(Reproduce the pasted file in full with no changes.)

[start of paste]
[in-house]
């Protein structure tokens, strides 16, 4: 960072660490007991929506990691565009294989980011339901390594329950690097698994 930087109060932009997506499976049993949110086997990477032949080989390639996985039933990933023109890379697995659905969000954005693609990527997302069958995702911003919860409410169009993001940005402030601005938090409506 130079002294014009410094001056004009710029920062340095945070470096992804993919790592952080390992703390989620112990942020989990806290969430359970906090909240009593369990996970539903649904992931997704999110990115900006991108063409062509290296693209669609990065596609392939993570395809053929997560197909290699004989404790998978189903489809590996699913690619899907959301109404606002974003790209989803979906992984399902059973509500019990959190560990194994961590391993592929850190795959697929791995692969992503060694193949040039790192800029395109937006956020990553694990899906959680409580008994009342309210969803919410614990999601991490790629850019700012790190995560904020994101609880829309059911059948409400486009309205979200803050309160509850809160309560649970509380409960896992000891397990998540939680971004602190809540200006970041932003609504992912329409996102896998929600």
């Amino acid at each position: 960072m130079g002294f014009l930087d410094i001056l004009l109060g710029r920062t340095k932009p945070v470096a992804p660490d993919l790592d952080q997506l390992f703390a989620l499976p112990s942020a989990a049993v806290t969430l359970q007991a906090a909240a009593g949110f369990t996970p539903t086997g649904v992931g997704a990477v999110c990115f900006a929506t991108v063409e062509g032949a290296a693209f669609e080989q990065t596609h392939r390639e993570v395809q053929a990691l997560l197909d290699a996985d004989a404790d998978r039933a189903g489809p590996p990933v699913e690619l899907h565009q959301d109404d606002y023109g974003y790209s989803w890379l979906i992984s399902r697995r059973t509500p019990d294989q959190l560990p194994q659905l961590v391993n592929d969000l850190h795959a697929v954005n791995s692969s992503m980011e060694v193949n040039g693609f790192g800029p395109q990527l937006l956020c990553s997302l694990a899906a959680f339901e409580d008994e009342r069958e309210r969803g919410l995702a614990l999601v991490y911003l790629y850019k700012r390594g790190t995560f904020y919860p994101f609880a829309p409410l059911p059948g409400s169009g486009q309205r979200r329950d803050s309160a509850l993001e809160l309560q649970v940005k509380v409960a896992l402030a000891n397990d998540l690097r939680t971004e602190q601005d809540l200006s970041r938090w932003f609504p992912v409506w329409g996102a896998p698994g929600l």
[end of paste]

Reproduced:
[in-house]
């Protein structure tokens, strides 16, 4: 960072660490007991929506990691565009294989980011339901390594329950690097698994 930087109060932009997506499976049993949110086997990477032949080989390639996985039933990933023109890379697995659905969000954005693609990527997302069958995702911003919860409410169009993001940005402030601005938090409506 130079002294014009410094001056004009710029920062340095945070470096992804993919790592952080390992703390989620112990942020989990806290969430359970906090909240009593369990996970539903649904992931997704999110990115900006991108063409062509290296693209669609990065596609392939993570395809053929997560197909290699004989404790998978189903489809590996699913690619899907959301109404606002974003790209989803979906992984399902059973509500019990959190560990194994961590391993592929850190795959697929791995692969992503060694193949040039790192800029395109937006956020990553694990899906959680409580008994009342309210969803919410614990999601991490790629850019700012790190995560904020994101609880829309059911059948409400486009309205979200803050309160509850809160309560649970509380409960896992000891397990998540939680971004602190809540200006970041932003609504992912329409996102896998929600």
């Amino acid at each position: 960072m130079g002294f014009l930087d410094i001056l004009l109060g710029r920062t340095k932009p945070v470096a992804p660490d993919l790592d952080q997506l390992f703390a989620l499976p112990s942020a989990a049993v806290t969430l359970q007991a906090a909240a009593g949110f369990t996970p539903t086997g649904v992931g997704a990477v999110c990115f900006a929506t991108v063409e062509g032949a290296a693209f669609e080989q990065t596609h392939r390639e993570v395809q053929a990691l997560l197909d290699a996985d004989a404790d998978r039933a189903g489809p590996p990933v699913e690619l899907h565009q959301d109404d606002y023109g974003y790209s989803w890379l979906i992984s399902r697995r059973t509500p019990d294989q959190l560990p194994q659905l961590v391993n592929d969000l850190h795959a697929v954005n791995s692969s992503m980011e060694v193949n040039g693609f790192g800029p395109q990527l937006l956020c990553s997302l694990a899906a959680f339901e409580d008994e009342r069958e309210r969803g919410l995702a614990l999601v991490y911003l790629y850019k700012r390594g790190t995560f904020y919860p994101f609880a829309p409410l059911p059948g409400s169009g486009q309205r979200r329950d803050s309160a509850l993001e809160l309560q649970v940005k509380v409960a896992l402030a000891n397990d998540l690097r939680t971004e602190q601005d809540l200006s970041r938090w932003f609504p992912v409506w329409g996102a896998p698994g929600l």